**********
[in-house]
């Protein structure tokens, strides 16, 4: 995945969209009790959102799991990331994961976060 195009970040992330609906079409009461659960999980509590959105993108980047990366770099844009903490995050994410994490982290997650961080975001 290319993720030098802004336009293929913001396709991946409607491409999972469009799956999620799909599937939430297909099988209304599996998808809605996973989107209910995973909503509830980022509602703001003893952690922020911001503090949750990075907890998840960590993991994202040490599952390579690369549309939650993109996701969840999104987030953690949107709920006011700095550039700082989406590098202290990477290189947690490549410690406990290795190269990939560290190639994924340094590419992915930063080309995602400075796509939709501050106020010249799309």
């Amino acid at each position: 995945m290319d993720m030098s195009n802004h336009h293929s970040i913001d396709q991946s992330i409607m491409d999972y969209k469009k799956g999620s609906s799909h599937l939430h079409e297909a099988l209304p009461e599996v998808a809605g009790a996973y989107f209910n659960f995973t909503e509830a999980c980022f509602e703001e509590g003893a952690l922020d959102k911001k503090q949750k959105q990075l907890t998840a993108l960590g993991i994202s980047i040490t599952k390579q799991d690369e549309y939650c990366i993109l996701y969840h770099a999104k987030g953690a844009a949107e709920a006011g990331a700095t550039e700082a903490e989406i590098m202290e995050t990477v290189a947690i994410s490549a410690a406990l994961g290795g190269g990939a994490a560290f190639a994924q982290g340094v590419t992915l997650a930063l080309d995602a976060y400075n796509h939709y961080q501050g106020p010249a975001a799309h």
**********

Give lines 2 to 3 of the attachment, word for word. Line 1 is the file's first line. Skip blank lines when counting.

């Protein structure tokens, strides 16, 4: 995945969209009790959102799991990331994961976060 195009970040992330609906079409009461659960999980509590959105993108980047990366770099844009903490995050994410994490982290997650961080975001 290319993720030098802004336009293929913001396709991946409607491409999972469009799956999620799909599937939430297909099988209304599996998808809605996973989107209910995973909503509830980022509602703001003893952690922020911001503090949750990075907890998840960590993991994202040490599952390579690369549309939650993109996701969840999104987030953690949107709920006011700095550039700082989406590098202290990477290189947690490549410690406990290795190269990939560290190639994924340094590419992915930063080309995602400075796509939709501050106020010249799309």
């Amino acid at each position: 995945m290319d993720m030098s195009n802004h336009h293929s970040i913001d396709q991946s992330i409607m491409d999972y969209k469009k799956g999620s609906s799909h599937l939430h079409e297909a099988l209304p009461e599996v998808a809605g009790a996973y989107f209910n659960f995973t909503e509830a999980c980022f509602e703001e509590g003893a952690l922020d959102k911001k503090q949750k959105q990075l907890t998840a993108l960590g993991i994202s980047i040490t599952k390579q799991d690369e549309y939650c990366i993109l996701y969840h770099a999104k987030g953690a844009a949107e709920a006011g990331a700095t550039e700082a903490e989406i590098m202290e995050t990477v290189a947690i994410s490549a410690a406990l994961g290795g190269g990939a994490a560290f190639a994924q982290g340094v590419t992915l997650a930063l080309d995602a976060y400075n796509h939709y961080q501050g106020p010249a975001a799309h």